Today, protesters came at Mayor Ed Lee from all sides -- literally. On the Van Ness side of City Hall, a mix of Bay Area residents, politicos, and average Joes, gathered to oppose the mayor's controversial stop-and-frisk policy. Meanwhile, on the other side of the building, residents rallied against Lee's stalemate with the California Pacific Medical Center.
Mayor Ed Lee's consideration of stop-and-frisk prompted Theo Ellington, president of San Francisco Black Young Democrats, to initiate today's rally where residents called for an end to the idea even before it's been formally proposed. In addition, the group handed Mayor Lee a petition with some 2,000 signatures opposing stop-and-frisk activity.
Alongside the black activists were Supervisors John Avalos, Malia Cohen, David Chiu, Eric Mar, and David Campos, who were there to emphasize the importance of trust between cops and the community. A policy like this is "dehumanizing" and disruptive to that trust, they said.
Campos noted the irony of this situation. In 2010, he led a boycott on the state of Arizona to demonstrate his opposition of the state's controversial Senate Bill 1070, which said cops could stop -- without probable cause -- anyone who they believed might be an illegal alien. Now, Lee himself is considering stop-and-frisk, which could lead to the same kind of racial profiling, Campos said.
But Lee says his intention is to reduce the alarming increase in gun violence in San Francisco. With that, he's publicly stated he'd be happy to implement stop-and-frisk, modeled after New York City's policy, if it mean fewer shootings on the streets.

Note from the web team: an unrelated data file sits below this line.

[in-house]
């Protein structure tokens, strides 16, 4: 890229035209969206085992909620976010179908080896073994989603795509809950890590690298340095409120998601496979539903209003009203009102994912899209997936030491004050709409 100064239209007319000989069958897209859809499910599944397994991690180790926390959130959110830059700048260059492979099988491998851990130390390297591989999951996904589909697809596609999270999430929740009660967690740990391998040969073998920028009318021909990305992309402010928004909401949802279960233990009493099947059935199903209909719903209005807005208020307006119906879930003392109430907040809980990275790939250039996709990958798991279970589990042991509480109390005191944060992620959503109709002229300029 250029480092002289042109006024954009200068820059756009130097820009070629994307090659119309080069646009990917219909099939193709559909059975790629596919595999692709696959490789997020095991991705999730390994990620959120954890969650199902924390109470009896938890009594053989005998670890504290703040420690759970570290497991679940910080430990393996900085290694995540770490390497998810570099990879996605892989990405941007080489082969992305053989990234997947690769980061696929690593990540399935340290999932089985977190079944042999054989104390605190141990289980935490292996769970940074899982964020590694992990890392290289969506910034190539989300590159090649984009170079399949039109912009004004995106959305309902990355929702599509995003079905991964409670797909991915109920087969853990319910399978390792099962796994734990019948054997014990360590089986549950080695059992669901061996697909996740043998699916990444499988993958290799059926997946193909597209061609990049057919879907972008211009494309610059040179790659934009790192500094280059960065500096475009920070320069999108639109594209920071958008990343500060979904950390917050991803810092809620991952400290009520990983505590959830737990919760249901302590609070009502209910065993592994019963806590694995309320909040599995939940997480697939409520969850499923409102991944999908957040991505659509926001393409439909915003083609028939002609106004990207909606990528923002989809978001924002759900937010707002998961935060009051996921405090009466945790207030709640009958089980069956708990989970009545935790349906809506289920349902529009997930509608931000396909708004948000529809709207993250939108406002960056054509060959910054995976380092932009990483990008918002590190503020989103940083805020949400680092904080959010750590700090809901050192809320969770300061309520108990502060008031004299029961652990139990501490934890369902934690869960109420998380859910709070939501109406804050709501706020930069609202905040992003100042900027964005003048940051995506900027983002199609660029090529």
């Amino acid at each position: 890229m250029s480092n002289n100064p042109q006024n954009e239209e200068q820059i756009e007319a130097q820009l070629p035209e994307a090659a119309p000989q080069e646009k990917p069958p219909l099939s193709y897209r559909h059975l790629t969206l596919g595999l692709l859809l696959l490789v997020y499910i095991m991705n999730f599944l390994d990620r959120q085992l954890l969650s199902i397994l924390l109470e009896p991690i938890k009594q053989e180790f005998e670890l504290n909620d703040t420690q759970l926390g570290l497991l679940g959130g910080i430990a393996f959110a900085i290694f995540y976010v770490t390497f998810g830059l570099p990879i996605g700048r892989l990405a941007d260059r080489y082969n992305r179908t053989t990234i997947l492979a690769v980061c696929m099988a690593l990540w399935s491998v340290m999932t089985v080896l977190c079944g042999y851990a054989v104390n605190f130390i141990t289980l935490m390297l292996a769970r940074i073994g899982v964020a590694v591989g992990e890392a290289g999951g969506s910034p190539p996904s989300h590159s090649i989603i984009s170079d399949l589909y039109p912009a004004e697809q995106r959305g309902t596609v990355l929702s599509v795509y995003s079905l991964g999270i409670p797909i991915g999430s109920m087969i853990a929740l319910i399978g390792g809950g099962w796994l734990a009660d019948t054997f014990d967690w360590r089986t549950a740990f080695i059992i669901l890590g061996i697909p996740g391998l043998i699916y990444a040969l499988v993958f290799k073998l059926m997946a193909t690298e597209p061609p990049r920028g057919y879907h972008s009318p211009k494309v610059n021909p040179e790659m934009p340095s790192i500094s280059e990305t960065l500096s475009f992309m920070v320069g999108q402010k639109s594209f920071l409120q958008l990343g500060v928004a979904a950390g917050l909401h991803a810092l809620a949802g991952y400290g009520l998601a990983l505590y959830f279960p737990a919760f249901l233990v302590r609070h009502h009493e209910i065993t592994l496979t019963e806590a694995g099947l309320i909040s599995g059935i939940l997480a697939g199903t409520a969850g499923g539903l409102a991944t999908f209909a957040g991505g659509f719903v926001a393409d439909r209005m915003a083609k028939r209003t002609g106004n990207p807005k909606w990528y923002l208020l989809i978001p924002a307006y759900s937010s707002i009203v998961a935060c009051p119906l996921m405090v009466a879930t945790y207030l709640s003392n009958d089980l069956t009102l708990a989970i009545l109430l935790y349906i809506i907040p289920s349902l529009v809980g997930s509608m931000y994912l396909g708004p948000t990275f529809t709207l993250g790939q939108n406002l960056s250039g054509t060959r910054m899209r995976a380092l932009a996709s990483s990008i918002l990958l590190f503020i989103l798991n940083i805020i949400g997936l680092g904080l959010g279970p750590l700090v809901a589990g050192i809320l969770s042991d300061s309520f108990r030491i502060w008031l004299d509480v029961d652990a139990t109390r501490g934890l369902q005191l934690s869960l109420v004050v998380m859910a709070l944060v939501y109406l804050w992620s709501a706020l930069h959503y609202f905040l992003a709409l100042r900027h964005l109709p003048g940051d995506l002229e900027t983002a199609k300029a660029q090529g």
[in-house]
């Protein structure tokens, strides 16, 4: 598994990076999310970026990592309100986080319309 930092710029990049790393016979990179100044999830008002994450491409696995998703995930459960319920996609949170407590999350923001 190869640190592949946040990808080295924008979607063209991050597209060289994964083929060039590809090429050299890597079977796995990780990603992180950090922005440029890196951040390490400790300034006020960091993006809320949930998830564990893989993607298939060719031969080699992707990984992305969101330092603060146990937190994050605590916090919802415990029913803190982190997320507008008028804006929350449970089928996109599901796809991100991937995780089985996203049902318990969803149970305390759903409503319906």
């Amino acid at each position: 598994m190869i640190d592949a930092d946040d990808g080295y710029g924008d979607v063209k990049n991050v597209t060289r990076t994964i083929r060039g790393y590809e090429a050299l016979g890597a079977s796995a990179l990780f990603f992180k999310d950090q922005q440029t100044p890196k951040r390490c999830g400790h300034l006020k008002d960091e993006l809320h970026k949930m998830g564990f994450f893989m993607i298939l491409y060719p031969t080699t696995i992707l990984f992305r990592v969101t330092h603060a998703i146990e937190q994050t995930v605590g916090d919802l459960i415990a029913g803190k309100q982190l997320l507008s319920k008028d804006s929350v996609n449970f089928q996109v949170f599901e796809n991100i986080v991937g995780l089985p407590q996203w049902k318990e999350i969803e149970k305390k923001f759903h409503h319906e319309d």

However, Cohen, who introduced a resolution last week opposing stop-and-frisk, noted how detrimental the policy has been in New York City.
"Last year, in NYC, police conducted 685,724 stops," she said at today's rally. "The vast majority of these stops, 88 percent to be exact, resulted in zero arrests, zero violations, and zero tickets disseminated." Fewer than 2 percent of the NYPD frisks resulted in recovering a weapon, and the majority of those stopped were black or Latino males between the ages of 14 and 24.
Cohen suggested other alternatives to address gun violence in San Francisco. She advocated to increase support of organizations, including the community response network and the community ambassadors program. "There's a need to increase efforts and resources targeted at getting guns off the streets through anonymous buyback programs," she said.
So what did Lee have to say about this rally and petition? Not a whole lot.
In a statement released today, the mayor tried to shift the conversation back onto the city's gun violence, and away from stop-and-frisk:
The month of June in San Francisco experienced a spike in shootings and homicides in our Southeast neighborhoods. This is unacceptable and while I take this issue extremely seriously, I want to be clear that I have not considered implementing a policy in San Francisco that would violate anyone's constitutional rights or that would result in racial profiling. I have stated that I am willing to look at what other cities are doing to reduce gun violence, including cities like New York and Philadelphia that both have stop and frisk programs.
He agrees that police and trust is important, and vowed to uphold Fourth Amendment rights. However, he says he's willing to put forward "bold ideas that get to results."
Meanwhile on Polk Street, some 50 protesters from the San Francisco Building and Construction Trades Council met outside City Hall to show their support for a plan to rebuild the California Pacific Medical Center (CPMC).
According to the media reports, Lee recently backed out of his deal with CPMC to build two seismically safe hospitals in the city for $2.5 billion.
Questions arose about CPMC's commitment to St. Luke's Hospital, which serves lower-income residents. The issue of hospital construction has come to a standstill until CMPC promises to keep St. Luke's open for 20 years after it is rebuilt.